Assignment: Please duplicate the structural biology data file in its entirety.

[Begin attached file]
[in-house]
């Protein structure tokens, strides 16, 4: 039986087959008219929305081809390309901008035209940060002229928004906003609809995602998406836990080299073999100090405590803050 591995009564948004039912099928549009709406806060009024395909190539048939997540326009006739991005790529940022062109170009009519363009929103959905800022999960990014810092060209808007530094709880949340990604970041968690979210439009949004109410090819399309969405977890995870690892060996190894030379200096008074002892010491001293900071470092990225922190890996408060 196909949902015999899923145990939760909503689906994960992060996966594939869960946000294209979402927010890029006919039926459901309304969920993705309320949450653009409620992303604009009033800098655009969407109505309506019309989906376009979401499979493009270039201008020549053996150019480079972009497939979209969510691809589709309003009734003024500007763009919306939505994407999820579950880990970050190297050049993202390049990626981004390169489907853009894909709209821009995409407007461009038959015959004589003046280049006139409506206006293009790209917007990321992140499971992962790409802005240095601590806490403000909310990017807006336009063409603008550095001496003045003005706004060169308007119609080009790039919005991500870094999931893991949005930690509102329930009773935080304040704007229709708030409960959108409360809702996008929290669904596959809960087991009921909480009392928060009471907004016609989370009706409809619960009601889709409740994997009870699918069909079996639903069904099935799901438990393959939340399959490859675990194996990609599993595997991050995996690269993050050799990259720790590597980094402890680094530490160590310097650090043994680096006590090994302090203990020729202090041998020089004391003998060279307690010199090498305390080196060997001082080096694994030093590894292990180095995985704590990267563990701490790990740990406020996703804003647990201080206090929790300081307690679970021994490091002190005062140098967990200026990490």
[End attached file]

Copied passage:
[in-house]
């Protein structure tokens, strides 16, 4: 039986087959008219929305081809390309901008035209940060002229928004906003609809995602998406836990080299073999100090405590803050 591995009564948004039912099928549009709406806060009024395909190539048939997540326009006739991005790529940022062109170009009519363009929103959905800022999960990014810092060209808007530094709880949340990604970041968690979210439009949004109410090819399309969405977890995870690892060996190894030379200096008074002892010491001293900071470092990225922190890996408060 196909949902015999899923145990939760909503689906994960992060996966594939869960946000294209979402927010890029006919039926459901309304969920993705309320949450653009409620992303604009009033800098655009969407109505309506019309989906376009979401499979493009270039201008020549053996150019480079972009497939979209969510691809589709309003009734003024500007763009919306939505994407999820579950880990970050190297050049993202390049990626981004390169489907853009894909709209821009995409407007461009038959015959004589003046280049006139409506206006293009790209917007990321992140499971992962790409802005240095601590806490403000909310990017807006336009063409603008550095001496003045003005706004060169308007119609080009790039919005991500870094999931893991949005930690509102329930009773935080304040704007229709708030409960959108409360809702996008929290669904596959809960087991009921909480009392928060009471907004016609989370009706409809619960009601889709409740994997009870699918069909079996639903069904099935799901438990393959939340399959490859675990194996990609599993595997991050995996690269993050050799990259720790590597980094402890680094530490160590310097650090043994680096006590090994302090203990020729202090041998020089004391003998060279307690010199090498305390080196060997001082080096694994030093590894292990180095995985704590990267563990701490790990740990406020996703804003647990201080206090929790300081307690679970021994490091002190005062140098967990200026990490």